Wednesday, April 27, 2016

Three “Hybrid” Elements in Digital IT

Digital IT has a “hybrid” nature. IT management philosophy is also transforming from “built to last,” to “wired for change.”

There is no one size fits all formula to run a highly effective IT, because, different IT organizations and the business as a whole are at the different stage of business maturity, IT can be used as a tool, enabler, catalyzer, or a digital game changer to meet the ultimate goal of an organization's short-term quick win and long-term strategic advantage. IT also has to strike the right balance between the “old way” to do things and the new way to reinvent IT as a digital change agent. There are a few “hybrid” elements in IT management to ensure a seamless digital transformation.

Cloud & On-Premise IT Service: From IT service management perspective, Cloud brings unprecedented opportunity for IT to speed up and improve IT agility. However, it takes step-wise strategic planning to push the cloud envelope. In quite a long period of time, IT organizations will have to keep both models: the on-premise models to keep IT stable and reliable, and the hybrid cloud model to take the path for IT growth and expansion. Cloud has different flavors and types, Hybrid, Private, and Public; SaaS, PaaS, and IaaS, etc. There are important considerations such as mission criticality, integration requirements, data volumes, pricing model, and competitive differentiation required. There is no denying that Cloud is a disruptive IT strategy that drives a service-oriented delivery model, which, in most instances, can provide a tangible measurable, quantifiable value, but not everyone is ready to get the most of the value from Cloud. The cloud shift needs to focus on what's differentiating to the business, the "what" value of IT services rather than "how" to do it. So it makes sense that businesses are constantly seeking new flexible tools that totally exceeds what the available arms and legs can provide. The decision what goes to the cloud should not just look at technology but the process maturity and the culture discipline to maximize the value of cloud. It is important to weave "the cloud" into the digital IT picture, and keep the balance of “on-premise” and “on demand” IT applications, to ensure IT is running with faster speed, reliability, and agility. To be successful, IT leaders must support the existing environment (provide a reliable secure infrastructure, maintain the application portfolio) while deploying innovative value generating (business cost reduction and revenue generating) initiatives that are leveraging SMAC (Social, Mobile, Analytics, Cloud) technologies. IT enablement is all about planning, funding, designing, building, operating, securing, optimizing for improving organizational agility, effectiveness, and maturity.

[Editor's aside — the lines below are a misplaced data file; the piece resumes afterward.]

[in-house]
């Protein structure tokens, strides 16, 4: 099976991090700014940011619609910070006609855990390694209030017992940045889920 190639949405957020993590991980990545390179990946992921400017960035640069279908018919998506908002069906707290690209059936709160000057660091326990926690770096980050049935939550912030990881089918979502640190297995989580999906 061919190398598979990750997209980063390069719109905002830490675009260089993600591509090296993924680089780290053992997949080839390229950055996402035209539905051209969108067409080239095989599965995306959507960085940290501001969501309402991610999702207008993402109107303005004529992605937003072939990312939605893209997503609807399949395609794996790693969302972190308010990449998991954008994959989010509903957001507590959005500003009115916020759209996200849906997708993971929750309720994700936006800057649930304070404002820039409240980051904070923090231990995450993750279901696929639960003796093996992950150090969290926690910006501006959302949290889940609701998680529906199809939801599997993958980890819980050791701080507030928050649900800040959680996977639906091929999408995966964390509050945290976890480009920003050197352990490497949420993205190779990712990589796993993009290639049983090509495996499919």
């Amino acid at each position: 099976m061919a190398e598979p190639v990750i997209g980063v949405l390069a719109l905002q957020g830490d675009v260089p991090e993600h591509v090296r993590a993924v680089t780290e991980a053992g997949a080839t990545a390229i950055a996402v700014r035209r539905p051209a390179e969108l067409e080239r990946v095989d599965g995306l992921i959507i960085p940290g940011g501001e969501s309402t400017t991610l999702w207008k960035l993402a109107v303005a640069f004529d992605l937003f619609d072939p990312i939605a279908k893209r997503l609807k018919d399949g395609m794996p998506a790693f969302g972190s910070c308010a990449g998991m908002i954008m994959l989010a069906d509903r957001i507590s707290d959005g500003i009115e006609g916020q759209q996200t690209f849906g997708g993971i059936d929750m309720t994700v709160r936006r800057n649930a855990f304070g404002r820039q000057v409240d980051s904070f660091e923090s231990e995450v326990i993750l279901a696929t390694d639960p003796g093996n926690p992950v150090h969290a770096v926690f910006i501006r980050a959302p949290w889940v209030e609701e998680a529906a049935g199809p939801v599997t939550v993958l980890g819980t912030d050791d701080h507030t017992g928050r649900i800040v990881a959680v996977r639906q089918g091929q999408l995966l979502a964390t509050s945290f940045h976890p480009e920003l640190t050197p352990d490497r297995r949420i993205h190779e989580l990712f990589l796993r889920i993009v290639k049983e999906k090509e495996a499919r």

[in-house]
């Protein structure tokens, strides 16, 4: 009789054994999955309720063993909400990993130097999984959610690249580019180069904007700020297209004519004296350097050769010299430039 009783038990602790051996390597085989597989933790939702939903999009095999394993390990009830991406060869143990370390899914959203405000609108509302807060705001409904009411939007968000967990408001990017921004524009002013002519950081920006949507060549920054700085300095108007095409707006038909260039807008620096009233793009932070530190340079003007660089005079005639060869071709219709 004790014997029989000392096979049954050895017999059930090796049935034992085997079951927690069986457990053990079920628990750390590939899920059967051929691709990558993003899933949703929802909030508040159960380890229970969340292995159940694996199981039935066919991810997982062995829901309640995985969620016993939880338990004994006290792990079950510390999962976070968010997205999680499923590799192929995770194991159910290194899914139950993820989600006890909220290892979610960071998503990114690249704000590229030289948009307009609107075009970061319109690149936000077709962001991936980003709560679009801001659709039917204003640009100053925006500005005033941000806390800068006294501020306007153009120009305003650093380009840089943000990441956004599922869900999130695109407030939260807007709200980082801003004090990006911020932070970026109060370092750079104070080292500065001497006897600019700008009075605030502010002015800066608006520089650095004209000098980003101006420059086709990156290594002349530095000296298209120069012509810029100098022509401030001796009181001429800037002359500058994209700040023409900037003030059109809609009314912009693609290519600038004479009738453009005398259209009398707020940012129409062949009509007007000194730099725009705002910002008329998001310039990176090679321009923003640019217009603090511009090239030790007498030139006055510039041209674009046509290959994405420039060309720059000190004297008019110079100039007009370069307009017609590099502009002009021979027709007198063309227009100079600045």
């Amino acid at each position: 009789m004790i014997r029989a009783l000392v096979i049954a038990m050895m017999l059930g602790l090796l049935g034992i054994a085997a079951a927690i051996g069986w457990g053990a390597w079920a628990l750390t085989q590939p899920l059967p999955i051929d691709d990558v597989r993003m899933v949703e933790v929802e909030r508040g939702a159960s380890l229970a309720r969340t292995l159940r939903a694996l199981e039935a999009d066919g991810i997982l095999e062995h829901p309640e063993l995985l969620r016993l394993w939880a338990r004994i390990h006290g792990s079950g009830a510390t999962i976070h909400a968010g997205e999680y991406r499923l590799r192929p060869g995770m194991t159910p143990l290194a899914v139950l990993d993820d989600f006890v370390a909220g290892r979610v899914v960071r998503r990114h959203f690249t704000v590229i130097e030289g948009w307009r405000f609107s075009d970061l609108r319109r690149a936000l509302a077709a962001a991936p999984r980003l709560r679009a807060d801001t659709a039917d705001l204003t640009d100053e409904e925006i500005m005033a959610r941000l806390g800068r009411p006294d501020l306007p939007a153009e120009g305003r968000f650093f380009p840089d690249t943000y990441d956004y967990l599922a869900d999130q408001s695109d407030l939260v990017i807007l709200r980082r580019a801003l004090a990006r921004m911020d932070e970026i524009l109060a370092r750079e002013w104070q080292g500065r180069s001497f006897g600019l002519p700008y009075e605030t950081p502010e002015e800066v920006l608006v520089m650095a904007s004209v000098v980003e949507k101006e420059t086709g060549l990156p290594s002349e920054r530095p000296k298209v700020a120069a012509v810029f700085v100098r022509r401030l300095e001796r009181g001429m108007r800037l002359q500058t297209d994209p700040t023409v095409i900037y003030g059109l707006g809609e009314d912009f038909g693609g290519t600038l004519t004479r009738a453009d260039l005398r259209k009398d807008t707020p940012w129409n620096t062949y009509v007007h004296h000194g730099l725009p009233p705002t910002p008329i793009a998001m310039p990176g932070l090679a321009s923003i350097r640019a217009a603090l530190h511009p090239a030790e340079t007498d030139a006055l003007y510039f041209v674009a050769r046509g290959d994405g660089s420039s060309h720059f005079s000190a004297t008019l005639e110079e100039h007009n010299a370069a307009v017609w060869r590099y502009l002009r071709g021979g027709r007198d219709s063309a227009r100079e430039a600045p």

DevOps: DevOps is the natural result of organizations taking agility past their development processes to encompass the entire software lifecycle, including deployment and maintenance. DevOp is a mind shift not only in the way products are developed but also the way is supported; developers and operation staff should be in lockstep from the conceptualization phase, in this way specific needs required by the operation teams are integrated during the development of the solutions, automation, monitoring, performance, etc. DevOps, as a technical discipline allows IT to short-circuit a lot of the longer human-oriented processes and automate things. Although overall DevOps is still in a growth phase to make corporate cultural differences, and there are unreasonable expectations in some organizations because there are major gaps in talent and knowledge. The skills required for an automated and integrated service-centric team requires collaboration and scripting (coding), configuration, application and networking skill sets.

CapEx & OpEx:  
SAAS on-demand IT service model also provides the opportunity for IT to manage both capital expenses and operational expense with flexibility. Shifting IT spending from Capex to Opex might be a good strategy for organizations that have already solved the riddle of delivering excellence in IT operations. It provides the opportunity for the CIO worth his/her weight to shift the resources and focus on strategic projects that will benefit the business's long-term goals. Shifting CapEx to OpEx can save on capital expenditures, and use your limited budget to its fullest. While your budget may be thin, a cloud solution can maximize it and get your organization the updated technology you need. You’ll have a system that’s more affordable to implement and maintain than traditional on-premise technology. Also, as you identify areas in IT portfolio that have become commoditized, they should be prime candidates to move to the cloud. CapEx to OpEx shift can well align the business benefit with the cost.

Digital IT has a “hybrid” nature. To compete at digital speed, IT is transforming from a builder to an integrator, from a plumber to an orchestrator; from an order taker to a business rule comaker. IT management philosophy is also transforming from “built to last,” to “wired for change.” IT needs to proactively create and respond to changes, IT also needs to be flexible in delivering the optimal solutions to tailor the business needs timely. And IT value has to be driven, indicated and understood at all levels of the organization, in order to bridge the gaps and run a high-performing digital organization.


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